Banquo and Macduff are the only characters in the play that are suspicious of Macbeth. Macbeth knows this so he decides that they need to be killed. Macbeth also wants Banquo and his son dead because of the witches prophecy that Banquo's sons will become Kings. He hires three murderers to kill Banquo and his son Fleance. They kill Banquo but Fleance escapes. Macbeth is outraged when he hears this. He says:
Then comes my fit again; I had else been perfect,
Whole as the marble, founded as the rock,
As broad and general as the casing air.
But now I am cabined, cribbed, confined, bound in
To saucy doubts and fears. But Banquo's safe? (A 3, S 4, 21)
To add to Macbeth's outrage, he begins to see things at a banquet. He sees the ghost of Banquo. No one else in the room sees Banquo and Macbeth thinks that they are messing with his mind. Macbeth says "Which of you have done this?" and "Thou canst not say I did it; never shake thy gory locks at me." (A 3, S 4, 48). Macbeth becomes ever more outraged and he starts to yell and scream at everyone in the room. Lady Macbeth senses that something is definitely wrong and she asks everyone to leave immediately. Macbeth's decline is clearly evident now. Macbeth is shown as a hubris character. He thought nothing of killing Duncan nor of Banquo. He was not afraid of the consequences of his actions although he knew very well what they would be. This is another part of Aristotle's theory.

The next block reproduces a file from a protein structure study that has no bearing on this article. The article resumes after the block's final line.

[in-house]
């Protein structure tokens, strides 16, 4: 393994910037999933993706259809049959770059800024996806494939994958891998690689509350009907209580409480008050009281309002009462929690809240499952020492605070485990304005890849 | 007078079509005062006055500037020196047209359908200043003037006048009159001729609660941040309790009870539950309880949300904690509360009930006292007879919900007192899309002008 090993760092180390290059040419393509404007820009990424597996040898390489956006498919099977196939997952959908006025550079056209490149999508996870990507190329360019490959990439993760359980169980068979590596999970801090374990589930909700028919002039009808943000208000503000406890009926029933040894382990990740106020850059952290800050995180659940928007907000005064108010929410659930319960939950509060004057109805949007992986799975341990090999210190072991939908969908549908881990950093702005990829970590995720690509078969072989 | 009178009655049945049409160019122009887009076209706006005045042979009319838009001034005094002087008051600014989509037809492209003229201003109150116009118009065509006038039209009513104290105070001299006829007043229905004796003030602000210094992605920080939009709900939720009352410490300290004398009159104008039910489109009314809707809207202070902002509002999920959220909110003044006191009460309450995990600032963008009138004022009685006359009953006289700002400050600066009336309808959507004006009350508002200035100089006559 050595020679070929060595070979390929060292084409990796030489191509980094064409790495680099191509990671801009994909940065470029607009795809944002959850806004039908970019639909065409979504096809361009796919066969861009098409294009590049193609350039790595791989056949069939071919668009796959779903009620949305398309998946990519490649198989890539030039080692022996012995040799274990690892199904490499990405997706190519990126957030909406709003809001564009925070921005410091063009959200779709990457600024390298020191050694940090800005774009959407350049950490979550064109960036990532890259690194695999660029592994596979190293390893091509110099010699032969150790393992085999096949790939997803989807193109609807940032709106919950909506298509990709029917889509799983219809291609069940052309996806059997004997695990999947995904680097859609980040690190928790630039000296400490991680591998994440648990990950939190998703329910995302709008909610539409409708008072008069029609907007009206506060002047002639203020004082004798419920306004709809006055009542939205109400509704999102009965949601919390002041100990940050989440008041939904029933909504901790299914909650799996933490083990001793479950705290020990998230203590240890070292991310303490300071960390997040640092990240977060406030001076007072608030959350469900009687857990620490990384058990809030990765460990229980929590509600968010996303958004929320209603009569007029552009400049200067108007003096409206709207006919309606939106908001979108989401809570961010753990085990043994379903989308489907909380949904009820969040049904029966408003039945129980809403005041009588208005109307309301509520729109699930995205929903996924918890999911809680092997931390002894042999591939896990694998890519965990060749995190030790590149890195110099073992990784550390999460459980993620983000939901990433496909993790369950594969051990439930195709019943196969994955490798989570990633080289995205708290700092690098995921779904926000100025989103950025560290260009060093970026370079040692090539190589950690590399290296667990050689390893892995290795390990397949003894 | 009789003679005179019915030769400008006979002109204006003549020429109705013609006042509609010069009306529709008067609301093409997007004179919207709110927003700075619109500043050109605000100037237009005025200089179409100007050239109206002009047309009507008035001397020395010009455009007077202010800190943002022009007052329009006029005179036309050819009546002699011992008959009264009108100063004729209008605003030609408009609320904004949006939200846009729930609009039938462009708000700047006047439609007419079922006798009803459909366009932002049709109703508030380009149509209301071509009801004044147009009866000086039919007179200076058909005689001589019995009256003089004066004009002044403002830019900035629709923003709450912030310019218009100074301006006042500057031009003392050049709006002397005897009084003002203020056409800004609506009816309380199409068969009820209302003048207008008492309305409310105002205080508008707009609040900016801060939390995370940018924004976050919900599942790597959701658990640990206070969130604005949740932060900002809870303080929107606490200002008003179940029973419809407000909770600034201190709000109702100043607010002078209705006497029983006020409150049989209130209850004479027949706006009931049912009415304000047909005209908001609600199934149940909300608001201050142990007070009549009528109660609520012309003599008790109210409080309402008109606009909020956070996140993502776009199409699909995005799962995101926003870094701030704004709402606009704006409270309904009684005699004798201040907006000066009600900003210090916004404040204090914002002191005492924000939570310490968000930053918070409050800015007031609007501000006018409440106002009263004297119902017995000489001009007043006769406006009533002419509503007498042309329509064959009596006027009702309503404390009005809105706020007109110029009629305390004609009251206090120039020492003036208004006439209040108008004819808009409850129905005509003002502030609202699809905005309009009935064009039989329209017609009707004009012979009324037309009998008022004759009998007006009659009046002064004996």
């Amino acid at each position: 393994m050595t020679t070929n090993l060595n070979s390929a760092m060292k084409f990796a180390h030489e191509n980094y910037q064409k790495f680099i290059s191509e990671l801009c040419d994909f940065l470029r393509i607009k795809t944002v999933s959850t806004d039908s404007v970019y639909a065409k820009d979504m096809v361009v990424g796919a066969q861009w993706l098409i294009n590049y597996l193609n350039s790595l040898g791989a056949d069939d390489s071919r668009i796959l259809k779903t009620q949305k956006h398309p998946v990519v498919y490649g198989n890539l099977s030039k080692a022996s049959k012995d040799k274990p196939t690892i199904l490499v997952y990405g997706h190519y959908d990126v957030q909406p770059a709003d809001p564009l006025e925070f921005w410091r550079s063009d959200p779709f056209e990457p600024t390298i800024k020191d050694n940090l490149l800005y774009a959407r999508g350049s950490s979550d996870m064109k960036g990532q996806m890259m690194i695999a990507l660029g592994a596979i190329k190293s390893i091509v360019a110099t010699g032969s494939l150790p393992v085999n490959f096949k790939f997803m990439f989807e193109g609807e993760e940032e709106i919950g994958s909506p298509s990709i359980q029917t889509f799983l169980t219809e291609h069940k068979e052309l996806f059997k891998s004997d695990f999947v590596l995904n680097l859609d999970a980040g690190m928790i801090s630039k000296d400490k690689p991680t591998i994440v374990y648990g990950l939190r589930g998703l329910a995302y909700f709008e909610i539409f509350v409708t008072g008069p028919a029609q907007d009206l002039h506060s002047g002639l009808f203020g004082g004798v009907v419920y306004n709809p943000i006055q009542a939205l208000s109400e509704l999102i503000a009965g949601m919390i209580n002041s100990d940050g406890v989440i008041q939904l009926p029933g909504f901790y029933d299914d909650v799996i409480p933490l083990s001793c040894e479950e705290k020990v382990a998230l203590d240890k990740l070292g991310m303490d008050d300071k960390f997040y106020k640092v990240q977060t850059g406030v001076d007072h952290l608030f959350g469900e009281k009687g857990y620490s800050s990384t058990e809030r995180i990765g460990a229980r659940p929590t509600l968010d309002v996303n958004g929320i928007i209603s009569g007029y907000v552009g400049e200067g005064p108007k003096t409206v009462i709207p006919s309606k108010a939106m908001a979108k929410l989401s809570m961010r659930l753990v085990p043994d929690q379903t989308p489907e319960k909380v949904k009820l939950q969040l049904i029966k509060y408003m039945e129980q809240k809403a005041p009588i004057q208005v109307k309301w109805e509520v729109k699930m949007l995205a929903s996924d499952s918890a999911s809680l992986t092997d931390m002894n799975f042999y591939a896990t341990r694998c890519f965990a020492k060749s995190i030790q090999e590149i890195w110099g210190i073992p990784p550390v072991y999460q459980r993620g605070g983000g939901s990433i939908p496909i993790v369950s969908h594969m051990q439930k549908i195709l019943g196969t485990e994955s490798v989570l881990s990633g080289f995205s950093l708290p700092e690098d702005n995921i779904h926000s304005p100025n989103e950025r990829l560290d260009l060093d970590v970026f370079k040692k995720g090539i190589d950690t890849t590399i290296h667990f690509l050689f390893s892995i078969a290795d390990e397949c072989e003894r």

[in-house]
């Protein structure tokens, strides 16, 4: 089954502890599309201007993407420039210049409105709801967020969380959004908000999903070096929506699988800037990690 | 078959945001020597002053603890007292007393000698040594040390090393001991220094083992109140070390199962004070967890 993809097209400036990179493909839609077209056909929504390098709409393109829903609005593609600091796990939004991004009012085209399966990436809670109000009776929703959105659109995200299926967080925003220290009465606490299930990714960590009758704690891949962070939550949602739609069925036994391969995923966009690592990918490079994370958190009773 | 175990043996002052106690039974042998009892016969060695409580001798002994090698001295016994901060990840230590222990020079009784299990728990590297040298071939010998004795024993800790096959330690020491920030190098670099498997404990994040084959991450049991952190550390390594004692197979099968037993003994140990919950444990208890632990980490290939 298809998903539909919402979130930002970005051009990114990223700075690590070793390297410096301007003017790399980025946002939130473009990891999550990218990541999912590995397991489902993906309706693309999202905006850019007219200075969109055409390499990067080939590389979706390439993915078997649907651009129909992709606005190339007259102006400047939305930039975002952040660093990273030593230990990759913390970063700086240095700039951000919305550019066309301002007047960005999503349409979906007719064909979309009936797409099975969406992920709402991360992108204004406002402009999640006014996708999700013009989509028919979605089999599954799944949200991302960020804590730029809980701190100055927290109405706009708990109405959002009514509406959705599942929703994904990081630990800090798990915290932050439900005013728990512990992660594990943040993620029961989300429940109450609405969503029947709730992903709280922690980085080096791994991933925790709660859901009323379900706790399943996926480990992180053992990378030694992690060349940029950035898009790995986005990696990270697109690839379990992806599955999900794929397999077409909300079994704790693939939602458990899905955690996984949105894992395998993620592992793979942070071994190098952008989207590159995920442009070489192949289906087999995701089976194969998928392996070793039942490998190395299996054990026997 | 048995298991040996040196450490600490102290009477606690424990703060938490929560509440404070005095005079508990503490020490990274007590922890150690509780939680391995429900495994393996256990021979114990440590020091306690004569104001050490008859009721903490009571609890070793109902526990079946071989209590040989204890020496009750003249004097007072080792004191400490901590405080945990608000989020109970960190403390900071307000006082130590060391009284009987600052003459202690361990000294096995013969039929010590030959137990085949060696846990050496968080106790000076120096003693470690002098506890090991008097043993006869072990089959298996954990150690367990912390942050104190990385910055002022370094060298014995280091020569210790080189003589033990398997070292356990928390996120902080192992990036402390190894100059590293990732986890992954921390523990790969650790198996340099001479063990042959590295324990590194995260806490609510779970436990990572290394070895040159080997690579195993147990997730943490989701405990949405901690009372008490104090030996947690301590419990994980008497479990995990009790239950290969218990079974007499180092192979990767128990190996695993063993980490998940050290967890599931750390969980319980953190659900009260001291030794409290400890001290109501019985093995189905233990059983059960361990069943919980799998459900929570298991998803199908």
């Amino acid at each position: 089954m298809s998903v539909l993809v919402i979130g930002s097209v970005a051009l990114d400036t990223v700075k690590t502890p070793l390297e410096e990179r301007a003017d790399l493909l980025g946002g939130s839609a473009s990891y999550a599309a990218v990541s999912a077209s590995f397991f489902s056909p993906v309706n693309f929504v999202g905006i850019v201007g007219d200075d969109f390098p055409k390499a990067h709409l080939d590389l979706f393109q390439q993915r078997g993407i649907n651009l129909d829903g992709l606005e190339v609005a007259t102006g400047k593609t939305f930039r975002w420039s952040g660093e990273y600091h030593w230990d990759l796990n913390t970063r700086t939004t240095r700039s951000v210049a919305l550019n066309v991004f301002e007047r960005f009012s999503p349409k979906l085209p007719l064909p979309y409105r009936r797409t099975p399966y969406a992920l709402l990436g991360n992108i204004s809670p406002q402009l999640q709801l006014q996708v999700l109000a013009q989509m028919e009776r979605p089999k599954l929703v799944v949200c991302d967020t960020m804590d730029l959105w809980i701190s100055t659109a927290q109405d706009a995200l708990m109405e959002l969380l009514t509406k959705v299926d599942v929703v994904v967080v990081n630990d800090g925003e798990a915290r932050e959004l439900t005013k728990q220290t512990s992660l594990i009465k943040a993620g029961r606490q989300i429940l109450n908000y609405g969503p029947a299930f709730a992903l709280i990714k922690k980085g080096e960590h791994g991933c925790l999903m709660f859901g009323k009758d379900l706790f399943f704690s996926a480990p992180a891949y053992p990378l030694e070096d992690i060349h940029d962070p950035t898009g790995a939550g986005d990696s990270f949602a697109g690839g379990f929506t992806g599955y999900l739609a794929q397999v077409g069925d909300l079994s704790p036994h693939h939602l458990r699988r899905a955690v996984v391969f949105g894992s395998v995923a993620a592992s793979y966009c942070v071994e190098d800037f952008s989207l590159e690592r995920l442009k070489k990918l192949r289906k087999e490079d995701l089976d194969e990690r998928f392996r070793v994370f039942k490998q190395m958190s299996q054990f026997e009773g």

Next, the witches come to see Macbeth again. They tell him three apparitions. They say to beware Macduff, beware that which is not born of woman, and beware of Birnam woods coming towards him. Macbeth laughs this off. He is not afraid of Macduff, he does not think that anyone can be not born of woman, and he thinks there is no way the woods can get up and move towards him. Macbeth thinks he has it made; that nothing can take his crown away from him now. This is another example of hubris in the character of Macbeth.
The once forgotten great warrior Macbeth is shown once again at the end of the play when Macduff challenges Macbeth to a fight. At first Macbeth says he will not fight, so Macduff says "Then yield thee, coward..." (A 5, S 8, 23). Macbeth answers "I will not yield..." (A 5, S 8, 28). Macbeth finally realizes what he has done and how the witches prophecies and apparitions have all come true, but he will not just give up like a coward. He will fight like the great warrior he once was. He will fight to his death!
According to Aristotle's theory, in order for a character to be a tragic hero, the character must not be a saint nor a villain, he should have some virtues, have a tragic flaw, and have hubris. Macbeth meets all of these requirements, and can therefore be called a tragic hero.